Welcome to my first cookbook review! While I definitely don’t fancy myself a cooking expert (up until yesterday, I wasn’t quite sure what “deglaze” meant), like many kitchen-curious foodies out there, I rather enjoy planning and executing unnecessarily complicated menus for my friends and family and will go to great lengths to pull it off–including forking over $18 for a ball of fresh-off-the plane imported cheese. Oh yes. Believe it. I get excited about my foods, man.
As I mentioned in my last post, I was planning on giving A16: Food + Wine a go this weekend, and I’m happy to report that the meal turned out wonderfully.
Burrata with Olive Oil, Sea Salt and Crostini
Bruschetta with Ricotta and Peperonata
Roasted Asparagus with Walnut Crema and Pecorino Tartufo
Monday Meatballs (accompanied by Aglianico, an Italian red wine)
Braised Cannellini Beans with Garlic, Marjoram and Oregano
Honey Panna Cotta with Panzanella of Blackberries and Buckwheat Cookies
The Occasion: Prepared for my boyfriend, Dr. J (names have been changed to protect the innocent), my little sister, the Little Sybarite, and her boyfriend, John Matrix, in celebration of Dr. J’s political science dissertation, which is pretty much finished after years of hard work.
The Experience: While the menu sounds pretty darn complicated and required some ingredients that you just can’t find at Safeway, it’s definitely doable, if you know where to get your ingredients and take the time to actually read the recipes and learn about what Campania cuisine is all about.Don’t let the fancy Italian words fool you: These recipes, like most of the recipes in the book, are quite easy to put together–it’s the prep time that really bogs you down. Some recipes had a lot of different parts to it; take, for example, the panna cotta. You make three parts separately, the panna cotta (a creamy, pudding-like dessert), the cookies and the panzanella, which is essentially blackberries soaked in sugar, lime and basil.
Nate Appleman, A16’s chef, is a big believer in slow food–taking your time and really getting to the essence of food. No Rachel Ray shortcuts here. Of course, I didn’t fully grasp that concept–I had to make a couple of concessions, such as using canned cannellini beans instead of soaking dried beans overnight and boiling them for two hours straight, because I didn’t shop for ingredients the day before, nor did I start prep work until the morning of the dinner. Big mistake.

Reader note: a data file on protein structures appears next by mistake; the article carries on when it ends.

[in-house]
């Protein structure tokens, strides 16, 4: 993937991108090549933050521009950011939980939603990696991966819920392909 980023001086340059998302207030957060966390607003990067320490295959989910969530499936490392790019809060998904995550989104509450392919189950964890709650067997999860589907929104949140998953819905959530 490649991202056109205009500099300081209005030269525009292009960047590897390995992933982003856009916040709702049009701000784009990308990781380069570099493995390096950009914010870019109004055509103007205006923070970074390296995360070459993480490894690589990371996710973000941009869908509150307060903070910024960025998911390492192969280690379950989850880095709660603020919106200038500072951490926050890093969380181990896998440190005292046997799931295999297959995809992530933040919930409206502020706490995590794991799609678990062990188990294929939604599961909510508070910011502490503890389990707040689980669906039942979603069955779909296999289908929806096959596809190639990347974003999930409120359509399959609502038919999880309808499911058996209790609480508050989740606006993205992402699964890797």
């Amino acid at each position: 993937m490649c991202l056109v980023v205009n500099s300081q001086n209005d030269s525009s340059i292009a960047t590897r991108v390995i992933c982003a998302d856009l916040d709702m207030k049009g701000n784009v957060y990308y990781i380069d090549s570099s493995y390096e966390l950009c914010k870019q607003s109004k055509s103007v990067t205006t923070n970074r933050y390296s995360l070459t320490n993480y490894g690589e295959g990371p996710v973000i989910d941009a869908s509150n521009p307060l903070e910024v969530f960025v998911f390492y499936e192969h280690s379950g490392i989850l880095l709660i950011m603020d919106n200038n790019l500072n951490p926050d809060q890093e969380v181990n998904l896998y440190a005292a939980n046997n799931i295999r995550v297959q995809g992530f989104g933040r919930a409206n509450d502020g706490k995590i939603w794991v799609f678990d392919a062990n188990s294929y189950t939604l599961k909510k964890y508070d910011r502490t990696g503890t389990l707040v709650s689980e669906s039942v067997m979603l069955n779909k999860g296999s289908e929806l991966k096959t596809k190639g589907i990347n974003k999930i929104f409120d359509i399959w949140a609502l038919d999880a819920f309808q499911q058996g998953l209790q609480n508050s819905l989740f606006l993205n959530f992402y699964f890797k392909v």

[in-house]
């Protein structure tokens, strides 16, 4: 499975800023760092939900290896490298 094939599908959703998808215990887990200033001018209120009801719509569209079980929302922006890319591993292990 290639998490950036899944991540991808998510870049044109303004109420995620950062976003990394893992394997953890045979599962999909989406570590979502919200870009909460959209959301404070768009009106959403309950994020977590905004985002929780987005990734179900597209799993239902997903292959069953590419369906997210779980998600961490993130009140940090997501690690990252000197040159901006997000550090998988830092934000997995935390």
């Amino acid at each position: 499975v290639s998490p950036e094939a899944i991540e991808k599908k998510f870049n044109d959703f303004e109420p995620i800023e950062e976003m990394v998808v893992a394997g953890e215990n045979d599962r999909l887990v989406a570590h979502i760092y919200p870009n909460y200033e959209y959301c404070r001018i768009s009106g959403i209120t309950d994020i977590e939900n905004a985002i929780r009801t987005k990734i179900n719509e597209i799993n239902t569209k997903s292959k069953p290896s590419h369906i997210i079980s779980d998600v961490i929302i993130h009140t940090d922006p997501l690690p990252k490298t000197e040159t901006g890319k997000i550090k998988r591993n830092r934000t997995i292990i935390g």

I pretty much ran around town Saturday morning, frantically searching for the perfect ingredients and calling around for missing ingredients, while also balancing cost. After springing for that $18 ball of burrata, I was a little more conscious of how expensive this meal was getting.
Actually cooking the recipes was pretty easy, in retrospect–directions were simple and clear, and there were no ambiguities. Also, there are some great general tips on how to create food: I found the section on Meatballs 101 particularly enlightening. You also get a great backgrounder on authentic, southern Italian cuisine, and for anyone whose Italian cuisine lexicon is pretty much limited to words like “veal parmigiana,” “Fettuccine Alfredo” and “lasagna,” it’s refreshing to expand your knowledge. Also, there are lots of pretty pictures. Those help. Did I also mention the recipes are nothing short of amazingly delicious?
Clockwise from top left: Bruschetta with Ricotta and Peperonata, a bell pepper-based condiment; Burrata with Olive Oil, Sea Salt and Crostini (yes, this is a $9 chunk of imported burrata, an incredible mozzarella-style ball stuffed with ricotta and cream; worth every penny. Although you can get American-made burrata for less than $5 at a specialty store, as I sheepishly discovered after the fact); Roasted Asparagus with Walnut Crema (a hummus-like cream) and Pecorino Tartufo (a fancy sheep’s milk-based cheese with truffle bits); Braised Cannellini Beans with Garlic, Marjoram and Oregano; Monday Meatballs; and Honey Panna Cotta with Panzanella of Blackberries and Buckwheat Cookies
Everyone left the table full and happy.
Best suited for: The intermediate home chef. If you’re just learning to boil water, then you might want to start off with one of the simpler recipes that don’t require fifteen different steps to create (like the burrata with sea salt and crostini). But these recipes are probably best suited for someone who’s comfortable in the kitchen and have the patience to do the prep required. Also, a general understanding of cooking terms help, like “sweating” (cooking veggies over low heat so they release their juices without browning too much) or “deglazing” (which, as I learned, means adding liquid to a hot pan and scraping up the bits and pieces in the pan left behind by other ingredients). All in all, this puppy has earned a permanent place on my cookbook shelf.
Overall Rating: A for Awesome.